24.  What is a Path Computation Elephant?

   A Path Computation Elephant is an attribute of a long document on
   the details of the PCE architecture.  It serves two purposes: the
   first being to check whether the reader is still awake; the second
   being to remember things for the more relaxed reader because, as is
   well known in pachyderm circles, Elephants are stateful and never

25.  Security Considerations

   This informational document does not define any new protocol elements
   or mechanism.  As such, it does not introduce any new security

   It is worth noting that PCEP operates over TCP.  An analysis of the
   security issues for routing protocols that use TCP (including PCEP)
   is provided in [I-D.ietf-karp-routing-tcp-analysis].

26.  IANA Considerations

   This document makes no requests for IANA Action.

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27.  References

27.1.  Normative References

   [RFC4655]   Farrel, A., Vasseur, J.-P., and J. Ash, "A Path
               Computation Element (PCE)-Based Architecture", RFC
               4655, August 2006.

   [RFC5440]   Vasseur, JP., Ed., and JL. Le Roux, Ed., "Path
               Computation Element (PCE) Communication Protocol
               (PCEP)", RFC 5440, March 2009.

   [RFC5623]   Oki, E., Takeda, T., Le Roux, JL., and A. Farrel,
               "Framework for PCE-Based Inter-Layer MPLS and GMPLS
               Traffic Engineering", RFC 5623, September 2009.

   [RFC6805]   King, D. and A. Farrel, "The Application of the Path
               Computation Element Architecture to the Determination of
               a Sequence of Domains in MPLS and GMPLS", RFC 6805,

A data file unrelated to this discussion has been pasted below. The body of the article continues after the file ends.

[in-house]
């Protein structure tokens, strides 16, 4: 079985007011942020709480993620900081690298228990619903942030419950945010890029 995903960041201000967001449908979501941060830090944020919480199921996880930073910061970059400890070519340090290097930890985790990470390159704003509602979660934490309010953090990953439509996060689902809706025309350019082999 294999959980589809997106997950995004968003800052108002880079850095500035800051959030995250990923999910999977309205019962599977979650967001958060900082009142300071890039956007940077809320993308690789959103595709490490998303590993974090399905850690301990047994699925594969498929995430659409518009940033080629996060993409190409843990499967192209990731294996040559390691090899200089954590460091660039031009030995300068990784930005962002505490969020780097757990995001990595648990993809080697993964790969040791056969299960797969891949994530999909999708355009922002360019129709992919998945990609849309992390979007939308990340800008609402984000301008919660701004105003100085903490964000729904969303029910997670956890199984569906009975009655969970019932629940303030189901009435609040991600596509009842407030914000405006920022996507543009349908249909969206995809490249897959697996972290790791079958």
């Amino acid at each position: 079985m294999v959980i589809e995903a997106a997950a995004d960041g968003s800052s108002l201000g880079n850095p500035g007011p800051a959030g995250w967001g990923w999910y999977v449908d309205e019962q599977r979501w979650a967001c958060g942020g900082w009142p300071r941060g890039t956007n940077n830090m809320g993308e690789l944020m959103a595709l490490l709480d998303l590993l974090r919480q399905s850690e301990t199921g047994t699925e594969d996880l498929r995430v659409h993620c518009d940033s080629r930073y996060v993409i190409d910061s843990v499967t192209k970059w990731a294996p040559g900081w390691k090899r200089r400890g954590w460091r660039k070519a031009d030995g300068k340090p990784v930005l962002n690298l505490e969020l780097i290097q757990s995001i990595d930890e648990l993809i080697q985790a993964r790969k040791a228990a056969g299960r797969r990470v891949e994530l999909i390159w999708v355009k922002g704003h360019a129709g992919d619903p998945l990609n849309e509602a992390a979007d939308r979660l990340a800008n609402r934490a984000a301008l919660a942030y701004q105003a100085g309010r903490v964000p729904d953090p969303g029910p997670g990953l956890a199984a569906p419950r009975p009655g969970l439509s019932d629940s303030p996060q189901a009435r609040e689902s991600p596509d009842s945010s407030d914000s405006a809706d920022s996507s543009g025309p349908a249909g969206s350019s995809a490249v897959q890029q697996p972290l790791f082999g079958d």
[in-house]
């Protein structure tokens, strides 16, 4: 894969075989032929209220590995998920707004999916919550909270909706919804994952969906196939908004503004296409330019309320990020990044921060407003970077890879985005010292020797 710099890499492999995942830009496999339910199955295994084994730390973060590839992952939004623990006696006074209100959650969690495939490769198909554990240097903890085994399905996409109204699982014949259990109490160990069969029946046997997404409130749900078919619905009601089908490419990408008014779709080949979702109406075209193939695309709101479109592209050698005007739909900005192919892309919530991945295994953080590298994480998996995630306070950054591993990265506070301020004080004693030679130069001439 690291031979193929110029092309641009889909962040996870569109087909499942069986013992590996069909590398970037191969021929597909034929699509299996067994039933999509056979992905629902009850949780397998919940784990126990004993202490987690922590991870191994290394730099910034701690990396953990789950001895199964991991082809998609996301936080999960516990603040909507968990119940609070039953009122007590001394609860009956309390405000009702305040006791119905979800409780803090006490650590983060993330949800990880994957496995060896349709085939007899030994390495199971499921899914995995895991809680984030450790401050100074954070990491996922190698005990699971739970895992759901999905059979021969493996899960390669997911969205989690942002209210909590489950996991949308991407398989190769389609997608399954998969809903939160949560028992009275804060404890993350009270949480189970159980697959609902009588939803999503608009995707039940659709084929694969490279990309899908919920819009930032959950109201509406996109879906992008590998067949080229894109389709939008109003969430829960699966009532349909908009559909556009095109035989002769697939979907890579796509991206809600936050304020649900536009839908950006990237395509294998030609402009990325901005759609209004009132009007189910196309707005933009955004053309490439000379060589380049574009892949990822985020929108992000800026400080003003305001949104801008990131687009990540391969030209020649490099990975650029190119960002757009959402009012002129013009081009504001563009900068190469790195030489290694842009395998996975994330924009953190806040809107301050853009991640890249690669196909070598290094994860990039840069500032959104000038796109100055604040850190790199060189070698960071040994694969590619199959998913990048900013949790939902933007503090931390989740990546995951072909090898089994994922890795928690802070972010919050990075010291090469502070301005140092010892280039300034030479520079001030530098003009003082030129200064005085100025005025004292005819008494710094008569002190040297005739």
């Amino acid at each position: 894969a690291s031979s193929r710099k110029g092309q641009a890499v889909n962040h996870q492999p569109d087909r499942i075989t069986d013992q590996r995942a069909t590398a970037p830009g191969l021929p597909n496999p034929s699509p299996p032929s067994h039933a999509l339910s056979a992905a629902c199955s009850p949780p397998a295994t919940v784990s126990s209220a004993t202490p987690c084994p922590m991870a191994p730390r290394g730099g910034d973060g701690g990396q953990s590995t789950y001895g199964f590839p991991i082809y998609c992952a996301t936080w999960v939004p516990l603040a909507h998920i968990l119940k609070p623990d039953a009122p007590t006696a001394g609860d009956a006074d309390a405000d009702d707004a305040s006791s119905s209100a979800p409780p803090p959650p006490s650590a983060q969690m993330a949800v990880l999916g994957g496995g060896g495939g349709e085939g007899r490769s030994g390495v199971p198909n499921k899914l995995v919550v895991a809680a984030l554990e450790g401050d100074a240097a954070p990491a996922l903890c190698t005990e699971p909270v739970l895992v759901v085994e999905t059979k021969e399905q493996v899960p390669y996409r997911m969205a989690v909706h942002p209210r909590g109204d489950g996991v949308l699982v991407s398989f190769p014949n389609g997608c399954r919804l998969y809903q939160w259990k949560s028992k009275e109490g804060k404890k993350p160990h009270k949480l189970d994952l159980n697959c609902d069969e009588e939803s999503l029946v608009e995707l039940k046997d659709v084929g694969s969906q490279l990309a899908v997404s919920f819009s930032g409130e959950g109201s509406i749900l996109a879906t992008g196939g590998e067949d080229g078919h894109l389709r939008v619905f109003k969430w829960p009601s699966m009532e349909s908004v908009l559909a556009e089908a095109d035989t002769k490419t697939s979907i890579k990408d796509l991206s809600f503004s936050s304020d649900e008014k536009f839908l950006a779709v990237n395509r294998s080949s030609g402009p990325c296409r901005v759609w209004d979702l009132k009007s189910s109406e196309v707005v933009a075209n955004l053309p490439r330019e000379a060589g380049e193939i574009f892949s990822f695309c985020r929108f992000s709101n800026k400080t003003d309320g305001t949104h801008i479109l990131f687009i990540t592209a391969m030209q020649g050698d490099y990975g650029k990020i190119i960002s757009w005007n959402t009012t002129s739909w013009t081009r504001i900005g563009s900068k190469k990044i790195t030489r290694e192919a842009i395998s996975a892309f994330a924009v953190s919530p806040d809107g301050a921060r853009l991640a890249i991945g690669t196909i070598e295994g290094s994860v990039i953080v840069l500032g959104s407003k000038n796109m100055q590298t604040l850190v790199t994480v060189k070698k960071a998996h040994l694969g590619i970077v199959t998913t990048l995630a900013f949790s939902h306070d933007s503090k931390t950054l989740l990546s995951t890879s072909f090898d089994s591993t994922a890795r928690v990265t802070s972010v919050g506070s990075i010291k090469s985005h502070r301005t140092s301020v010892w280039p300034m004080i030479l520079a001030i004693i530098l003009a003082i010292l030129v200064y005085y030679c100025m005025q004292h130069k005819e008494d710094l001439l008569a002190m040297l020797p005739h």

November 2012.

27.2.  Informative References

               King, D., and Farrel, A., "A PCE-based Architecture for
               Application-based Network Operations",
               draft-farrkingel-pce-abno-architecture, work in progress.

               Kiesel, S., Stiemerling, M., Schwan, N., Scharf, M., and
               H. Song, "ALTO Server Discovery",
               draft-ietf-alto-server-discovery-07 (work in progress),
               January 2013.

               Gredler, H., Medved, J., Previdi, S., Farrel, A., and
               Ray, S., "North-Bound Distribution of Link-State and TE
               Information using BGP", draft-ietf-idr-ls-distribution,
               work in progress.

               Jethanandani, M., Patel, K., and Zheng, L., "Analysis of
               BGP, LDP, PCEP and MSDP Issues According to KARP Design
               Guide", draft-ietf-karp-routing-tcp-analysis, work in

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   [RFC3060]   Moore, B., Ellesson, E., Strassner, J., and A.
               Westerinen, "Policy Core Information Model -- Version 1
               Specification", RFC 3060, February 2001.

   [RFC3209]   Awduche, D., Berger, L., Gan, D., Li, T., Srinivasan, V,
               and Swallow, G., "RSVP-TE: Extensions to RSVP for LSP
               Tunnels", RFC 3209, December 2001

   [RFC3460]   Moore, B., Ed., "Policy Core Information Model (PCIM)
               Extensions", RFC 3460, January 2003.

   [RFC3630]   Katz, D., Kompella, K., and D. Yeung, "Traffic
               Engineering (TE) Extensions to OSPF Version 2", RFC
               3630, September 2003.

   [RFC3812]   Srinivasan, C., Viswanathan, A., and Nadeau, T.,
               "Multiprotocol Label Switching (MPLS) Traffic Engineering
               (TE) Management Information Base (MIB)", RFC 3812, June

   [RFC4203]   Kompella, K., Ed., and Y. Rekhter, Ed., "OSPF
               Extensions in Support of Generalized Multi-
               Protocol Label Switching (GMPLS)", RFC
               4203, October 2005.

   [RFC4397]   Bryskin, I., and Farrel, A. "A Lexicography for the
               Interpretation of Generalized Multiprotocol Label
               Switching (GMPLS) Terminology within the Context of the